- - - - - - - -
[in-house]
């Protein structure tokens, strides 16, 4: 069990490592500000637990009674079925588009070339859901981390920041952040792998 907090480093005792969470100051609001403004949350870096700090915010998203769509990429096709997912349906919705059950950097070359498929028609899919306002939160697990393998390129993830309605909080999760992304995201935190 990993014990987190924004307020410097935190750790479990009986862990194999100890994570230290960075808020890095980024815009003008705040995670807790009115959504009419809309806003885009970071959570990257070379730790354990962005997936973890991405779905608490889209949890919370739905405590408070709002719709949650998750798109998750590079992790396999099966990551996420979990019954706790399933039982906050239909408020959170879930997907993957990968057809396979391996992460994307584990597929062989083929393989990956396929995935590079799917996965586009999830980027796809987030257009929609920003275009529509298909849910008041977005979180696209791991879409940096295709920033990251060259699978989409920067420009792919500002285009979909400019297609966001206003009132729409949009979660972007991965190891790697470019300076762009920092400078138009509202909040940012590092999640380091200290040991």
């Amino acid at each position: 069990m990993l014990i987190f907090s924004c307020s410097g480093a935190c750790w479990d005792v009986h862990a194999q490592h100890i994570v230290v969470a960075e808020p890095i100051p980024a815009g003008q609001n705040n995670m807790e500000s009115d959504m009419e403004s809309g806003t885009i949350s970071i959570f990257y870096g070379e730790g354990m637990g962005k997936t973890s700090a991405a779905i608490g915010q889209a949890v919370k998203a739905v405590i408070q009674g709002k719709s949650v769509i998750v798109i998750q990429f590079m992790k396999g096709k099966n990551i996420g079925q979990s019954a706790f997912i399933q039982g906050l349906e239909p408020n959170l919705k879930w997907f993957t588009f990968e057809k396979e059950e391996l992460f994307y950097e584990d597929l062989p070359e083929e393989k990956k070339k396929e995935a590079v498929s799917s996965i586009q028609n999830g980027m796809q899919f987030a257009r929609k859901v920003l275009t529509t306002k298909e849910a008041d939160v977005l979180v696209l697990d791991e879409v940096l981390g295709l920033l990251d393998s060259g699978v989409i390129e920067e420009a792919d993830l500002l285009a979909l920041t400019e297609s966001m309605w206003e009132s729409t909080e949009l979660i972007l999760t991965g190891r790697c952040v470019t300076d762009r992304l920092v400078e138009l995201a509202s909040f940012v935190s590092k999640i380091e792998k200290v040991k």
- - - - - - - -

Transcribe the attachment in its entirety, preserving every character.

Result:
[in-house]
């Protein structure tokens, strides 16, 4: 069990490592500000637990009674079925588009070339859901981390920041952040792998 907090480093005792969470100051609001403004949350870096700090915010998203769509990429096709997912349906919705059950950097070359498929028609899919306002939160697990393998390129993830309605909080999760992304995201935190 990993014990987190924004307020410097935190750790479990009986862990194999100890994570230290960075808020890095980024815009003008705040995670807790009115959504009419809309806003885009970071959570990257070379730790354990962005997936973890991405779905608490889209949890919370739905405590408070709002719709949650998750798109998750590079992790396999099966990551996420979990019954706790399933039982906050239909408020959170879930997907993957990968057809396979391996992460994307584990597929062989083929393989990956396929995935590079799917996965586009999830980027796809987030257009929609920003275009529509298909849910008041977005979180696209791991879409940096295709920033990251060259699978989409920067420009792919500002285009979909400019297609966001206003009132729409949009979660972007991965190891790697470019300076762009920092400078138009509202909040940012590092999640380091200290040991």
């Amino acid at each position: 069990m990993l014990i987190f907090s924004c307020s410097g480093a935190c750790w479990d005792v009986h862990a194999q490592h100890i994570v230290v969470a960075e808020p890095i100051p980024a815009g003008q609001n705040n995670m807790e500000s009115d959504m009419e403004s809309g806003t885009i949350s970071i959570f990257y870096g070379e730790g354990m637990g962005k997936t973890s700090a991405a779905i608490g915010q889209a949890v919370k998203a739905v405590i408070q009674g709002k719709s949650v769509i998750v798109i998750q990429f590079m992790k396999g096709k099966n990551i996420g079925q979990s019954a706790f997912i399933q039982g906050l349906e239909p408020n959170l919705k879930w997907f993957t588009f990968e057809k396979e059950e391996l992460f994307y950097e584990d597929l062989p070359e083929e393989k990956k070339k396929e995935a590079v498929s799917s996965i586009q028609n999830g980027m796809q899919f987030a257009r929609k859901v920003l275009t529509t306002k298909e849910a008041d939160v977005l979180v696209l697990d791991e879409v940096l981390g295709l920033l990251d393998s060259g699978v989409i390129e920067e420009a792919d993830l500002l285009a979909l920041t400019e297609s966001m309605w206003e009132s729409t909080e949009l979660i972007l999760t991965g190891r790697c952040v470019t300076d762009r992304l920092v400078e138009l995201a509202s909040f940012v935190s590092k999640i380091e792998k200290v040991k």